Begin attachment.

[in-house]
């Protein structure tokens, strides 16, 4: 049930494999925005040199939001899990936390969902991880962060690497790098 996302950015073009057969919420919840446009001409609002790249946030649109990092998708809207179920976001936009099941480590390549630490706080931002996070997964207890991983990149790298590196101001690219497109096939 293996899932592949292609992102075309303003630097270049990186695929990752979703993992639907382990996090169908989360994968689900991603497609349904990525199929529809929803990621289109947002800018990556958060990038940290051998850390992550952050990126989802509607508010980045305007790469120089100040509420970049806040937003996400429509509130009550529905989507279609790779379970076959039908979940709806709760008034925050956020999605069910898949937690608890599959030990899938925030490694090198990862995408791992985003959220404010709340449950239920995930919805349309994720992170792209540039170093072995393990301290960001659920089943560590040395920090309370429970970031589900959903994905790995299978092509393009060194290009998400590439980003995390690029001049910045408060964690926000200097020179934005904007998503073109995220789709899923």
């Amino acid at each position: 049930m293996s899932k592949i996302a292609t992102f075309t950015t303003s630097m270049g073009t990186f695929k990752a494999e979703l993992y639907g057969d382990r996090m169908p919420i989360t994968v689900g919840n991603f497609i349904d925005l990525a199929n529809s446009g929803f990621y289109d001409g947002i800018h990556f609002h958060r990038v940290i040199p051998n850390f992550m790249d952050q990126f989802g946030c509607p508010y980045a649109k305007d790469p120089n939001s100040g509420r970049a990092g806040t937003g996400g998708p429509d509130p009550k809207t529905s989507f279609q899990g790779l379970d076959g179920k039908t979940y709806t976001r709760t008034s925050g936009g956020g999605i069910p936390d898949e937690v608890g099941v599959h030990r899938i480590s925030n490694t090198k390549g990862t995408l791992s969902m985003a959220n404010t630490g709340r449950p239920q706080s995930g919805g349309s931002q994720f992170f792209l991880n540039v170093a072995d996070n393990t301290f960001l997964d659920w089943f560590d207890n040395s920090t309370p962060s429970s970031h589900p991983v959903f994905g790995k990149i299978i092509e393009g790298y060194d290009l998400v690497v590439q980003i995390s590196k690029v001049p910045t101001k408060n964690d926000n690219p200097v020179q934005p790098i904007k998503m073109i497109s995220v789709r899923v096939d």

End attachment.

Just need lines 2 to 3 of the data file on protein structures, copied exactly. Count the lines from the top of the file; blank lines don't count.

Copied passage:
């Protein structure tokens, strides 16, 4: 049930494999925005040199939001899990936390969902991880962060690497790098 996302950015073009057969919420919840446009001409609002790249946030649109990092998708809207179920976001936009099941480590390549630490706080931002996070997964207890991983990149790298590196101001690219497109096939 293996899932592949292609992102075309303003630097270049990186695929990752979703993992639907382990996090169908989360994968689900991603497609349904990525199929529809929803990621289109947002800018990556958060990038940290051998850390992550952050990126989802509607508010980045305007790469120089100040509420970049806040937003996400429509509130009550529905989507279609790779379970076959039908979940709806709760008034925050956020999605069910898949937690608890599959030990899938925030490694090198990862995408791992985003959220404010709340449950239920995930919805349309994720992170792209540039170093072995393990301290960001659920089943560590040395920090309370429970970031589900959903994905790995299978092509393009060194290009998400590439980003995390690029001049910045408060964690926000200097020179934005904007998503073109995220789709899923």
């Amino acid at each position: 049930m293996s899932k592949i996302a292609t992102f075309t950015t303003s630097m270049g073009t990186f695929k990752a494999e979703l993992y639907g057969d382990r996090m169908p919420i989360t994968v689900g919840n991603f497609i349904d925005l990525a199929n529809s446009g929803f990621y289109d001409g947002i800018h990556f609002h958060r990038v940290i040199p051998n850390f992550m790249d952050q990126f989802g946030c509607p508010y980045a649109k305007d790469p120089n939001s100040g509420r970049a990092g806040t937003g996400g998708p429509d509130p009550k809207t529905s989507f279609q899990g790779l379970d076959g179920k039908t979940y709806t976001r709760t008034s925050g936009g956020g999605i069910p936390d898949e937690v608890g099941v599959h030990r899938i480590s925030n490694t090198k390549g990862t995408l791992s969902m985003a959220n404010t630490g709340r449950p239920q706080s995930g919805g349309s931002q994720f992170f792209l991880n540039v170093a072995d996070n393990t301290f960001l997964d659920w089943f560590d207890n040395s920090t309370p962060s429970s970031h589900p991983v959903f994905g790995k990149i299978i092509e393009g790298y060194d290009l998400v690497v590439q980003i995390s590196k690029v001049p910045t101001k408060n964690d926000n690219p200097v020179q934005p790098i904007k998503m073109i497109s995220v789709r899923v096939d």